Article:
Kolker spent his childhood in Akademgorodok, a quarter in Russia’s Novosibirsk famous for its research institutions — and the heart of Siberia’s science. Dmitry’s grandfather Iosif was into aircraft engineering. He worked alongside Andrey Tupolev, a famous Soviet aircraft designer, and established an aircraft engineering school at the Novosibirsk University where he worked as a teacher. Dmitry’s father Boris Kolker was a physicist and an inventor who was into microelectronics. His works were used for many Soviet electronic devices and gave a boost to the development of the country’s computer industry. Boris Kolker was also a yachting enthusiast; he spent 12 years constructing a 9m long DIY cruising yacht which he named The Prince. So, Dmitry Kolker was destined to become a scientist, although he might have opted for a different path as he enjoyed music ever since he was little. His classmates recall that Dmitry enjoyed studying at a music school and then at a music college, unlike most teenagers. Dmitry was a keyboardist, and his beloved music instrument was the organ. Talking about love, his wife Natalia was also an organ player who often performed live. The couple bore three children: Alina, a girl, and two boys, Grisha and Max, and taught them music, too. They were a happy family and created a space around them where scientists and musicians could speak the same language; many of their friends recall the hearty parties at the Kolkers’ house.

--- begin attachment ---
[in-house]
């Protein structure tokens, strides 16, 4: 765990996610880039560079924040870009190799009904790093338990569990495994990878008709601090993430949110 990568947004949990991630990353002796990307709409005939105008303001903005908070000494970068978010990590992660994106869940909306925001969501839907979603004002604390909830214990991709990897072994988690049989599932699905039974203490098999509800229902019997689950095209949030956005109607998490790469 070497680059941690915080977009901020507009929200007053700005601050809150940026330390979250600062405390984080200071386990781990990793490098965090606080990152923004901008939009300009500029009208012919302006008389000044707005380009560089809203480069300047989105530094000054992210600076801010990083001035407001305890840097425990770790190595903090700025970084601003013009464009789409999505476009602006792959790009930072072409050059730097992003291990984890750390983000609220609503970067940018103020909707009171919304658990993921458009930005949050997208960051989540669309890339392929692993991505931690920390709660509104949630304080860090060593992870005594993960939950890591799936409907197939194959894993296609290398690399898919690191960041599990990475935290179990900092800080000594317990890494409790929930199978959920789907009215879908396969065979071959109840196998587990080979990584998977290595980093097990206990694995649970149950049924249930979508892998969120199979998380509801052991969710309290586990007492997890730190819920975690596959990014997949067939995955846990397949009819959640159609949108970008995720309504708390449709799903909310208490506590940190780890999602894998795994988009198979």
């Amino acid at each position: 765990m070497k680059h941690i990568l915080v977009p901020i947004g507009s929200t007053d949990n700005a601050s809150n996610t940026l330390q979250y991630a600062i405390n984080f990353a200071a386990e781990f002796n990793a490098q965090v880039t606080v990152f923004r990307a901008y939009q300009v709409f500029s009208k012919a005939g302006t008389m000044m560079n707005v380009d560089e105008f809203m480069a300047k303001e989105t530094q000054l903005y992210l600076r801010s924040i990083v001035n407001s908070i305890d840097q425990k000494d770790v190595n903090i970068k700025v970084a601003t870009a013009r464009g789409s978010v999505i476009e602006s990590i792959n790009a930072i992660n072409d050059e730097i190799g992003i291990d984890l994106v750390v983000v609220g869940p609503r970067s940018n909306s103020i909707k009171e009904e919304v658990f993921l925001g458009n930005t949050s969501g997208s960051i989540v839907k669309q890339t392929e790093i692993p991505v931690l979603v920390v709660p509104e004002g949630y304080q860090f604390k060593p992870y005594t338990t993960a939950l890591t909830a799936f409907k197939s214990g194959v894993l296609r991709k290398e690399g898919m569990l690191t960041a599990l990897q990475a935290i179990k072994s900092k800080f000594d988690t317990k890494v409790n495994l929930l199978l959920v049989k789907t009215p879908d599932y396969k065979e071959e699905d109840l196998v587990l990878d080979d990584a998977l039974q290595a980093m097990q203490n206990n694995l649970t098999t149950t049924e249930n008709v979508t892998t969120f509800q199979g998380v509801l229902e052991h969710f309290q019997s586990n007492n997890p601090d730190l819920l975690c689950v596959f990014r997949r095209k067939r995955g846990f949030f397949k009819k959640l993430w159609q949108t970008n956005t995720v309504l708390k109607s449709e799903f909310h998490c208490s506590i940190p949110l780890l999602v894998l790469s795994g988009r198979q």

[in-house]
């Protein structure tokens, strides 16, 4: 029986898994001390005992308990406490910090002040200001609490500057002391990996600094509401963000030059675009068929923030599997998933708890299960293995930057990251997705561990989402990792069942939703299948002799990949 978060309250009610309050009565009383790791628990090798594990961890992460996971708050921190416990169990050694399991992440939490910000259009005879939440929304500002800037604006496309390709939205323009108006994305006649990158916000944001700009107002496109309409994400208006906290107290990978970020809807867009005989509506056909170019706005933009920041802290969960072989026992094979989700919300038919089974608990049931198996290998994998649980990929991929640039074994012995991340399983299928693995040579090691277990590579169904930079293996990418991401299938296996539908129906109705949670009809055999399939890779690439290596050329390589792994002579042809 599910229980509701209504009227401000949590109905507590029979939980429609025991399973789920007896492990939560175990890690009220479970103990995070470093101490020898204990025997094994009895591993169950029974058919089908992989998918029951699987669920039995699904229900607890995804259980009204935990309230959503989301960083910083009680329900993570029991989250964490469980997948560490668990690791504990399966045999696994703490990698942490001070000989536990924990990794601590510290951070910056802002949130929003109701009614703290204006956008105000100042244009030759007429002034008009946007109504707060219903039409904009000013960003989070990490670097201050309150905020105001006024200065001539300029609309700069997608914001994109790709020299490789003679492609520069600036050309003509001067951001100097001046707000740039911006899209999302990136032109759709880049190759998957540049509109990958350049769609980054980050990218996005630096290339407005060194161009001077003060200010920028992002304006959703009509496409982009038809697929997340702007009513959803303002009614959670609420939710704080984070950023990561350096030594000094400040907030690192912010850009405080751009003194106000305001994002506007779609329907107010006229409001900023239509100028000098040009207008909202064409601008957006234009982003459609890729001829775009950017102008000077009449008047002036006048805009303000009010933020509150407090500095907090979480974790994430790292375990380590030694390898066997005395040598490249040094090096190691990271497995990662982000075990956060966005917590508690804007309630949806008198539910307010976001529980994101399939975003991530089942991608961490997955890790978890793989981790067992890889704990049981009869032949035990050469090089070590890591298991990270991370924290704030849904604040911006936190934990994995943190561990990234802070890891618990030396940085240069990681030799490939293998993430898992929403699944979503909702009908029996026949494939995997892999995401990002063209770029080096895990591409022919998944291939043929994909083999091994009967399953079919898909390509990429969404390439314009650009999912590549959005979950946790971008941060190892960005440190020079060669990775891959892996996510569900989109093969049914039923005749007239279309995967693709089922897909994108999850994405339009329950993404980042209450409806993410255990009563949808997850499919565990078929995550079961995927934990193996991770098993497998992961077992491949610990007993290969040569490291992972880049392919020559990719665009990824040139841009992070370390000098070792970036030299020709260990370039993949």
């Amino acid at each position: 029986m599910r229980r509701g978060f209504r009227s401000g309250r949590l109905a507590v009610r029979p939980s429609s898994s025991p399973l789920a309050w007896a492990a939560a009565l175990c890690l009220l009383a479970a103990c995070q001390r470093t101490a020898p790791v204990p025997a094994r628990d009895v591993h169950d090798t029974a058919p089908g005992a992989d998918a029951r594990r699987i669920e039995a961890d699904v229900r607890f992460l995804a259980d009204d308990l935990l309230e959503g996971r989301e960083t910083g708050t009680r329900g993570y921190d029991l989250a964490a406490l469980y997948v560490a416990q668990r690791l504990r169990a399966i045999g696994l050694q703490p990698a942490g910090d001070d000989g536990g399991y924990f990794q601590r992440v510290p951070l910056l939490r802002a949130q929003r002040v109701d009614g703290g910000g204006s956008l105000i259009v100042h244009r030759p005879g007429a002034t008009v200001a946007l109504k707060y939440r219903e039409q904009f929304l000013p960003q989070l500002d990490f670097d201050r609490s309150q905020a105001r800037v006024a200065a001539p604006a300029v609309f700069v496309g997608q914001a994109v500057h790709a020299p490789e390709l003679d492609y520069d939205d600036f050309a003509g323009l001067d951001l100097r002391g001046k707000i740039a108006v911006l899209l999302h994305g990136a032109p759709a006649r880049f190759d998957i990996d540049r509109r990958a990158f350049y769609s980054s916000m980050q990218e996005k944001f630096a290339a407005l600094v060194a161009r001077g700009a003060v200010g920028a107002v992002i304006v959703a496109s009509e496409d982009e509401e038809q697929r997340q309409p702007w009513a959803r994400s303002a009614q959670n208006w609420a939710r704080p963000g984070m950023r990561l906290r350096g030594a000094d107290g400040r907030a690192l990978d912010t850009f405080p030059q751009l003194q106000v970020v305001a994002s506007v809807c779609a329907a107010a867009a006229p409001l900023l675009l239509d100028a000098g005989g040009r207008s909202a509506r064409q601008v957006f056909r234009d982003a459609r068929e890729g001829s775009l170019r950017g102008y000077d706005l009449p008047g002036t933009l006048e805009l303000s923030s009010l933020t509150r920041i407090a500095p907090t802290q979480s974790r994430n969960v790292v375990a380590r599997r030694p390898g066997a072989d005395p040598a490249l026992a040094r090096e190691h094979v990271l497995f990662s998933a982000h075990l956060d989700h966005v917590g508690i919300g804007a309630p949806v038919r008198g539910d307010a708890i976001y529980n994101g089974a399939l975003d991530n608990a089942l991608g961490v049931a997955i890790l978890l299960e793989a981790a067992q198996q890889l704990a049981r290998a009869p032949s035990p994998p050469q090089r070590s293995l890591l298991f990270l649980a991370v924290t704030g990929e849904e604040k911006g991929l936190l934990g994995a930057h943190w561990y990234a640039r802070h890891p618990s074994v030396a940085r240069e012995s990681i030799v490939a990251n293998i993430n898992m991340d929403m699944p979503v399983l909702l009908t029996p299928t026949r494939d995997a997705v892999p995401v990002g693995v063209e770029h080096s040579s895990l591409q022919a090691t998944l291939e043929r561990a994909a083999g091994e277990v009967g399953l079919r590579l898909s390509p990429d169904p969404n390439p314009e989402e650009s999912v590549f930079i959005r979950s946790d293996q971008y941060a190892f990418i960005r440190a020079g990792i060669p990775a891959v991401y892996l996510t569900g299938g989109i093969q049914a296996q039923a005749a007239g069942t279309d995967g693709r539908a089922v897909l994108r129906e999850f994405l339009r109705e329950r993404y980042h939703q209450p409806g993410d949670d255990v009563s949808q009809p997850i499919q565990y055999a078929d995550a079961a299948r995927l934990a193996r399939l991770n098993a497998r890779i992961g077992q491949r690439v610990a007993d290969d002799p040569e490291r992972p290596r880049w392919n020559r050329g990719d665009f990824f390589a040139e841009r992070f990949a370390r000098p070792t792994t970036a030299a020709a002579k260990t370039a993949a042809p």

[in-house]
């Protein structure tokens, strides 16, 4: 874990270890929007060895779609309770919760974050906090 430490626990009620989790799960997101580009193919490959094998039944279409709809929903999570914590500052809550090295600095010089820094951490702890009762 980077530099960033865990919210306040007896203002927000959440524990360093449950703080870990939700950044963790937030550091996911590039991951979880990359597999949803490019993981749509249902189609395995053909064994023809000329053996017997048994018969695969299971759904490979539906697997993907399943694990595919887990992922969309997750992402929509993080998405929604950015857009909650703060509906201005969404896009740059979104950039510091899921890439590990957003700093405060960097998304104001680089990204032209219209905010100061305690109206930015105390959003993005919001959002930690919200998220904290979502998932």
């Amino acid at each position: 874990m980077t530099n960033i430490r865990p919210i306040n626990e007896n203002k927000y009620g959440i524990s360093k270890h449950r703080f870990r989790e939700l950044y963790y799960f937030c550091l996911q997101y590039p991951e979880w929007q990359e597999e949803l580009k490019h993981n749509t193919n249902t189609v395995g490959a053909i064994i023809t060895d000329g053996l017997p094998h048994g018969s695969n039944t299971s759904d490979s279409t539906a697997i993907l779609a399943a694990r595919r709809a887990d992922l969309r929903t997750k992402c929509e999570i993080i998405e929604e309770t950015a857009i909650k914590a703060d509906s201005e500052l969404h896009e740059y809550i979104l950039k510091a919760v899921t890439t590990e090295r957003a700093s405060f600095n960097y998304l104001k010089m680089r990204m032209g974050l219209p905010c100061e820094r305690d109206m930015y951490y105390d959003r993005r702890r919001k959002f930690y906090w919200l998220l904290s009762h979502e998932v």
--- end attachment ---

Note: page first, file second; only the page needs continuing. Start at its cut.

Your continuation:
Dmitry Kolker and his family. Photo: Maxim Kolker